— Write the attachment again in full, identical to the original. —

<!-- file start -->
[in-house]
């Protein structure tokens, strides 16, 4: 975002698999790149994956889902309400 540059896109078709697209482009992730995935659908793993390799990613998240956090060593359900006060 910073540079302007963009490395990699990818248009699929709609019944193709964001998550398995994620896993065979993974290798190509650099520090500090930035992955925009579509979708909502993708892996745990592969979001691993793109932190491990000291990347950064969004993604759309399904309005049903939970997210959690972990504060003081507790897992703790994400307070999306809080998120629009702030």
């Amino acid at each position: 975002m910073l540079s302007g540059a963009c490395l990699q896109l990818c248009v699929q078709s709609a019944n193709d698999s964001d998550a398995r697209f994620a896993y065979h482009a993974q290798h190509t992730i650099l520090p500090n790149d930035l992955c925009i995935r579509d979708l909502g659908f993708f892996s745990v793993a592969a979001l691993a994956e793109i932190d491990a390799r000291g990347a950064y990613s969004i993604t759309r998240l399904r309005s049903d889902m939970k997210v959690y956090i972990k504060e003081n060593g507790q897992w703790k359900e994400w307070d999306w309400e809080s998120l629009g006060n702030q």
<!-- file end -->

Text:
[in-house]
């Protein structure tokens, strides 16, 4: 975002698999790149994956889902309400 540059896109078709697209482009992730995935659908793993390799990613998240956090060593359900006060 910073540079302007963009490395990699990818248009699929709609019944193709964001998550398995994620896993065979993974290798190509650099520090500090930035992955925009579509979708909502993708892996745990592969979001691993793109932190491990000291990347950064969004993604759309399904309005049903939970997210959690972990504060003081507790897992703790994400307070999306809080998120629009702030």
């Amino acid at each position: 975002m910073l540079s302007g540059a963009c490395l990699q896109l990818c248009v699929q078709s709609a019944n193709d698999s964001d998550a398995r697209f994620a896993y065979h482009a993974q290798h190509t992730i650099l520090p500090n790149d930035l992955c925009i995935r579509d979708l909502g659908f993708f892996s745990v793993a592969a979001l691993a994956e793109i932190d491990a390799r000291g990347a950064y990613s969004i993604t759309r998240l399904r309005s049903d889902m939970k997210v959690y956090i972990k504060e003081n060593g507790q897992w703790k359900e994400w307070d999306w309400e809080s998120l629009g006060n702030q």